Obama: Religious freedom a US diplomatic priority
WASHINGTON (AP) — President Barack Obama told a non-denominational gathering of political leaders Thursday that freedom of religion across the world is important to national security and is a central tenet of U.S. diplomacy.
Speaking at the annual National Prayer Breakfast, Obama cast his message as an international call for human rights, singling out countries that he said have fallen short, particularly when it comes to extending protections and freedoms to all faiths.
He said some of that diplomacy is not comfortable, especially when dealing with nations that are strategically and economically important to the United States, such as China.
When meeting with Chinese leaders, he said, “I stress that realizing China’s potential rests on upholding universal rights, including for Christians and Tibetan Buddhists and Uighur Muslims.”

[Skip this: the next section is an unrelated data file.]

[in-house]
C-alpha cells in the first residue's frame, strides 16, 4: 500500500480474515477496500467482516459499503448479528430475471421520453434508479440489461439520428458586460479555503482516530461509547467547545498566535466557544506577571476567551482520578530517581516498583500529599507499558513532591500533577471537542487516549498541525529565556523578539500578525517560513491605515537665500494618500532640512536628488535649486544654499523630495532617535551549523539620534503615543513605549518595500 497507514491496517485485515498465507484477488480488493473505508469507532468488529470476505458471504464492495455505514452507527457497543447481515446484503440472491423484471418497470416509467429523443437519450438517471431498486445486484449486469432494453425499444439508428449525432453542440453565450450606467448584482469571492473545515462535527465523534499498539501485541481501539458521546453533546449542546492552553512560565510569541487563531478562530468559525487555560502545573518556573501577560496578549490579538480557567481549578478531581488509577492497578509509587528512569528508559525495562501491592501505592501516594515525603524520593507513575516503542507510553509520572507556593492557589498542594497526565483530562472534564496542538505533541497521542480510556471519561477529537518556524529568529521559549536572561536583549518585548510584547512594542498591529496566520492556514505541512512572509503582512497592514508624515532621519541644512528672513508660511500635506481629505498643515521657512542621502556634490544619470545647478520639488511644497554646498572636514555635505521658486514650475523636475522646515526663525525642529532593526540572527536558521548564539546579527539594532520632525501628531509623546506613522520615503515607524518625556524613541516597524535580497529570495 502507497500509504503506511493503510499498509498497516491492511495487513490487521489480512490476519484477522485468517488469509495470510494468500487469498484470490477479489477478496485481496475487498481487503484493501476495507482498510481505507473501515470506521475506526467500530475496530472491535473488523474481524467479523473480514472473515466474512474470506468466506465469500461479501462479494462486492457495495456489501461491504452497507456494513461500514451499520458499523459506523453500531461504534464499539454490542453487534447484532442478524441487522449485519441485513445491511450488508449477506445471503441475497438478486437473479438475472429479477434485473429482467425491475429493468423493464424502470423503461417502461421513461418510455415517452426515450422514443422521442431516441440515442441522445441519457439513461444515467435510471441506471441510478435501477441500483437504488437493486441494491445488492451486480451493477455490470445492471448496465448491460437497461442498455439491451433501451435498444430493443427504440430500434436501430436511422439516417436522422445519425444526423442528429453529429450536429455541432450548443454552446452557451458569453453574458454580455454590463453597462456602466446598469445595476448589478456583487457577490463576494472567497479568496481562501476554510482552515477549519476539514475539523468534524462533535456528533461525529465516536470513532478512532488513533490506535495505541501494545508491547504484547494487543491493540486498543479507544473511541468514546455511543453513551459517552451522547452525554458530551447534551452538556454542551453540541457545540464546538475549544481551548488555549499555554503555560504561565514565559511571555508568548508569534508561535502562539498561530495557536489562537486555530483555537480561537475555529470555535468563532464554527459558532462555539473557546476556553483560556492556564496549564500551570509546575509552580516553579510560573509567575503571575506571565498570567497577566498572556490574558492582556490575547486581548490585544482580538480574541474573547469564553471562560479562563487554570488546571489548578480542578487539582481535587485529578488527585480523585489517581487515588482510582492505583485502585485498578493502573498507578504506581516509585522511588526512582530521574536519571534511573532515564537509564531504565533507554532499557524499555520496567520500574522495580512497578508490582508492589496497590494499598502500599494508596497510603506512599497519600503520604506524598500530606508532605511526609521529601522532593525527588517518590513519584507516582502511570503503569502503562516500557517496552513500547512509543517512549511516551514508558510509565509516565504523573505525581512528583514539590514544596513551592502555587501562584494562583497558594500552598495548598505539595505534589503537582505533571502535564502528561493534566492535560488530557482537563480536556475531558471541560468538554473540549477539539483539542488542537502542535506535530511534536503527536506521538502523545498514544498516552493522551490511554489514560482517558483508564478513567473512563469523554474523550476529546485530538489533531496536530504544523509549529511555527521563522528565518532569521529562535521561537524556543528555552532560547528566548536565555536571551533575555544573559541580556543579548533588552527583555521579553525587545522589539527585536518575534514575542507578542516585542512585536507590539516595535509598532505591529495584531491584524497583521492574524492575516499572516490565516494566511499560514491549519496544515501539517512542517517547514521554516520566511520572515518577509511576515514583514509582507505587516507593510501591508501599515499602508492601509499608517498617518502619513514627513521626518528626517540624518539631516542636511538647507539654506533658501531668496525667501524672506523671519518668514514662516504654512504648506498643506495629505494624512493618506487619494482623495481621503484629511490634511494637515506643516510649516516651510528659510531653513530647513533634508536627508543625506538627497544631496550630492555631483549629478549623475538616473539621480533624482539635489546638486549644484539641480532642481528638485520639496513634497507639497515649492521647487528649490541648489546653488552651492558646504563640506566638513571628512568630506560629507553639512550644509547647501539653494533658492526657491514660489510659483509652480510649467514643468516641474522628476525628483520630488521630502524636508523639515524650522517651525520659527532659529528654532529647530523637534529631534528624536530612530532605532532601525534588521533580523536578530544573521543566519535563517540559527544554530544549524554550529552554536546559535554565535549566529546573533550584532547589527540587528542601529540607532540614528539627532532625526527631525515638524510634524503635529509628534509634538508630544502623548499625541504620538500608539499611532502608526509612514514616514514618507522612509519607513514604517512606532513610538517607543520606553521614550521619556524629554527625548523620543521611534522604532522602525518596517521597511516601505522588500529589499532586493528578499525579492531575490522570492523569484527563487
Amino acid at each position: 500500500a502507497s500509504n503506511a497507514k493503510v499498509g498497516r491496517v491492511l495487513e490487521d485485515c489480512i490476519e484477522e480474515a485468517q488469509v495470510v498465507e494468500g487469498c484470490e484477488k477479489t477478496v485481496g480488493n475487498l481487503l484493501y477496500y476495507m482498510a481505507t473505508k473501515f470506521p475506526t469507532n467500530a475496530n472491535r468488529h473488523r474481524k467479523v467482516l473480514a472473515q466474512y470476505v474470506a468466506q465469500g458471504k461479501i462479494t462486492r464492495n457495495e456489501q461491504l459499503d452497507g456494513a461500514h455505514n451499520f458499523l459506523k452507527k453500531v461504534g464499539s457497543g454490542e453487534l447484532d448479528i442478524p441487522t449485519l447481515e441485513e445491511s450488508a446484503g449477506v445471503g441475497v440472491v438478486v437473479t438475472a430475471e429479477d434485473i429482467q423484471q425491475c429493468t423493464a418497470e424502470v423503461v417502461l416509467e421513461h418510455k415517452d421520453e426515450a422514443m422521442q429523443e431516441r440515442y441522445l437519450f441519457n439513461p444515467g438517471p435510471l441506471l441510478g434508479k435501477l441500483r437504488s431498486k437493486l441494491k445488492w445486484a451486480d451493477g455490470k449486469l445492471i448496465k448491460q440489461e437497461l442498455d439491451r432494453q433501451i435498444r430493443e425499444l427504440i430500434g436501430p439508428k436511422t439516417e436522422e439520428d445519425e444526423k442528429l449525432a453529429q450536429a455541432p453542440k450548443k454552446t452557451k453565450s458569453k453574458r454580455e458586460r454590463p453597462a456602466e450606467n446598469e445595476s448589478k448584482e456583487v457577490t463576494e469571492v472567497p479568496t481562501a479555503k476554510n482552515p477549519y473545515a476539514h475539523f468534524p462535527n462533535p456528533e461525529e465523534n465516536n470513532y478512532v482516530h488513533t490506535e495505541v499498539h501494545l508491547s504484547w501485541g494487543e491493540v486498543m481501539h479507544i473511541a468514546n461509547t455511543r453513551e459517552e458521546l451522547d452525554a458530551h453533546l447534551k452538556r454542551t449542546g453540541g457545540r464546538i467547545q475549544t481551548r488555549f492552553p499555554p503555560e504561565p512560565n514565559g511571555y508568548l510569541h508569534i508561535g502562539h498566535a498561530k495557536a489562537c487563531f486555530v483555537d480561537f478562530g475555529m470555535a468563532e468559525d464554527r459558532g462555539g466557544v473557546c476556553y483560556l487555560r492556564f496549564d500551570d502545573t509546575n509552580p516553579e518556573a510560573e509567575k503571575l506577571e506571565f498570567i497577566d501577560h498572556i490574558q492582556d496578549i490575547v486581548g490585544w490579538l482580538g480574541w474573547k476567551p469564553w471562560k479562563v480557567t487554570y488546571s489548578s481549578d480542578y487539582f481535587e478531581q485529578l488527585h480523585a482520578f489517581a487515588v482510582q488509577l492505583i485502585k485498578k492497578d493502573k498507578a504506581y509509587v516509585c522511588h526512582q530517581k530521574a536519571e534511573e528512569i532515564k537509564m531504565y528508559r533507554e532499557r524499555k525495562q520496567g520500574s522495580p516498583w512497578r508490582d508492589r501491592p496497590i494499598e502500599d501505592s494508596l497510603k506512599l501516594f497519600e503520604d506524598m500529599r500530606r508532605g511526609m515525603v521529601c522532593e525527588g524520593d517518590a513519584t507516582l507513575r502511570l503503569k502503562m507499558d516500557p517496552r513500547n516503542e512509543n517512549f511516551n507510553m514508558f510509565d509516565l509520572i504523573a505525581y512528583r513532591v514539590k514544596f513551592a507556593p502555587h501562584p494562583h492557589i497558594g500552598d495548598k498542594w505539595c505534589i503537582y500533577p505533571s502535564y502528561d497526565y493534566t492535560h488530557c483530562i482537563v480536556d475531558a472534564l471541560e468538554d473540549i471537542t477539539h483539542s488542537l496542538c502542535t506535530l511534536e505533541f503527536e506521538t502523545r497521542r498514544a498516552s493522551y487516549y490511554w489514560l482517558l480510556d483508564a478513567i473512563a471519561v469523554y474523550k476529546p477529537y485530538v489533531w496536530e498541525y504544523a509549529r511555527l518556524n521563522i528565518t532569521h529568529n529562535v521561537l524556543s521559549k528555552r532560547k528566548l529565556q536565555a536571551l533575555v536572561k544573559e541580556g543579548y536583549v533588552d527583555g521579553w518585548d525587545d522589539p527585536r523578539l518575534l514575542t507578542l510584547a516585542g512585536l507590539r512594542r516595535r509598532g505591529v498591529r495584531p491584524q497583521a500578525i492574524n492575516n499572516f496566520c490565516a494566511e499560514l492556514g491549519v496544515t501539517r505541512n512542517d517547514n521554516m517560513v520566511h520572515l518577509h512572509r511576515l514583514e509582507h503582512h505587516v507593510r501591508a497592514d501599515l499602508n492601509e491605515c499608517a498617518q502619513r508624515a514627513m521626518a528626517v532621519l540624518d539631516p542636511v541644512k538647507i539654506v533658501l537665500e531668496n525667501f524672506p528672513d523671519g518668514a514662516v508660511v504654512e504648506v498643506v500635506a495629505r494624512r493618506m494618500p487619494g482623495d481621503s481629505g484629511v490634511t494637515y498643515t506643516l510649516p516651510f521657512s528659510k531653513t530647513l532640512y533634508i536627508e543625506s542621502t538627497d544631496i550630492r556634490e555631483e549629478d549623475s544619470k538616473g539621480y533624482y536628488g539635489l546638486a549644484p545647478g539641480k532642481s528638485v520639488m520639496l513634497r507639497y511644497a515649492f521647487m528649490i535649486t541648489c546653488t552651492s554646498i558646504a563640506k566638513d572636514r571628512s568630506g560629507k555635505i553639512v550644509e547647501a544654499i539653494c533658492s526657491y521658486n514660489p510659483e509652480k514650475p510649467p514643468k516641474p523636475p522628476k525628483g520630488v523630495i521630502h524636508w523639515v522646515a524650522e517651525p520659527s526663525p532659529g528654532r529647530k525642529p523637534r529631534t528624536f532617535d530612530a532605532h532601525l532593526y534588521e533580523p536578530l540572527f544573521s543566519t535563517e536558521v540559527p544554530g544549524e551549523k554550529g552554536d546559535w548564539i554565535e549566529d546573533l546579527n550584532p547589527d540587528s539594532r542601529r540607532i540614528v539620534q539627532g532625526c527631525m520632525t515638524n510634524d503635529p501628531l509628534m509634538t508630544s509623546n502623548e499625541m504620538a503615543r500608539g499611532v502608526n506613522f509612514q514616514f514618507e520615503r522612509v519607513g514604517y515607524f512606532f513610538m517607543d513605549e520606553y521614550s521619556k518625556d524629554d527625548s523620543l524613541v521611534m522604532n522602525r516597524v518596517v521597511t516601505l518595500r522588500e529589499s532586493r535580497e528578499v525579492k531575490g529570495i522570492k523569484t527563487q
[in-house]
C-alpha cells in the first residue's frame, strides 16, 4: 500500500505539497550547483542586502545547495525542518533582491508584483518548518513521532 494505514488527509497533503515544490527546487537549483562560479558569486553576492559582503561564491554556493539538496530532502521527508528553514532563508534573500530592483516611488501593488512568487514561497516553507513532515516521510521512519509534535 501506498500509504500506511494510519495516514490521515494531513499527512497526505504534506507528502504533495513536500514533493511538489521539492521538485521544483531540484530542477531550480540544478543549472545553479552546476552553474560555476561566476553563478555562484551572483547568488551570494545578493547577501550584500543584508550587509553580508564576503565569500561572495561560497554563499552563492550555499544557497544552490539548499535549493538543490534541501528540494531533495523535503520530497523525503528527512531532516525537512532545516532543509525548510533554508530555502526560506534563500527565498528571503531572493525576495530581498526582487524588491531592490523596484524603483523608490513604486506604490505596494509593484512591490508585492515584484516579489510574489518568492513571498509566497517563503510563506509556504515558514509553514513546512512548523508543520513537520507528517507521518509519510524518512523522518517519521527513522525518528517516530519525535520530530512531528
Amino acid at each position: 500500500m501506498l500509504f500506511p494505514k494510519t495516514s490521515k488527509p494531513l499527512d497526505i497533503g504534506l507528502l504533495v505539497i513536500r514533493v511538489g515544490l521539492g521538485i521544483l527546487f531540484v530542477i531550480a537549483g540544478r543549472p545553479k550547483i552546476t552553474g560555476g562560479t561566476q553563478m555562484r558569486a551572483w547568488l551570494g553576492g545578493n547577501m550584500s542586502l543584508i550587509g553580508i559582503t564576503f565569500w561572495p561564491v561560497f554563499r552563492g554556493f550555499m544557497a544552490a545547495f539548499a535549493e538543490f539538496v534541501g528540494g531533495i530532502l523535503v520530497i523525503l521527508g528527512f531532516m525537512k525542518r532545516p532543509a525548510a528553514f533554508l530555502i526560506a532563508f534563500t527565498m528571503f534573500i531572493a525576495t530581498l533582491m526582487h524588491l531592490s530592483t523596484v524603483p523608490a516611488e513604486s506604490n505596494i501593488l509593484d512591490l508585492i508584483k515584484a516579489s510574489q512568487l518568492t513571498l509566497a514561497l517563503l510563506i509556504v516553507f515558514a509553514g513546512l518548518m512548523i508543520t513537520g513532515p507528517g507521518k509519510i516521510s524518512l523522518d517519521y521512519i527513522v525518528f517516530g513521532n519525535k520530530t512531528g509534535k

In the peace talks between Israelis and Palestinians, he added, “we have made clear that lasting peace will require freedom of worship and access to holy sites for all faiths.”
“More broadly I’ve made the case that no society can truly succeed unless it guarantees the rights of all of its peoples, including religious minorities, whether they are Ahmadia Muslims in Pakistan or Bahais in Iran or Coptic Christians in Egypt,” Obama said.
Obama also offered prayers for Kenneth Bae, a U.S. missionary being held in North Korea, and Saeed Abedini, an Idaho pastor who is in custody in Iran. Bae was arrested in November 2012 in North Korea while leading a tour group and sentenced to 15 years of hard labor for unspecified anti-government activity. Supporters say he did nothing wrong. Abedini, who is of Iranian origin, has been held since September 2012 and is serving an eight-year sentence after being convicted of trying to establish a network of Christian churches in private homes.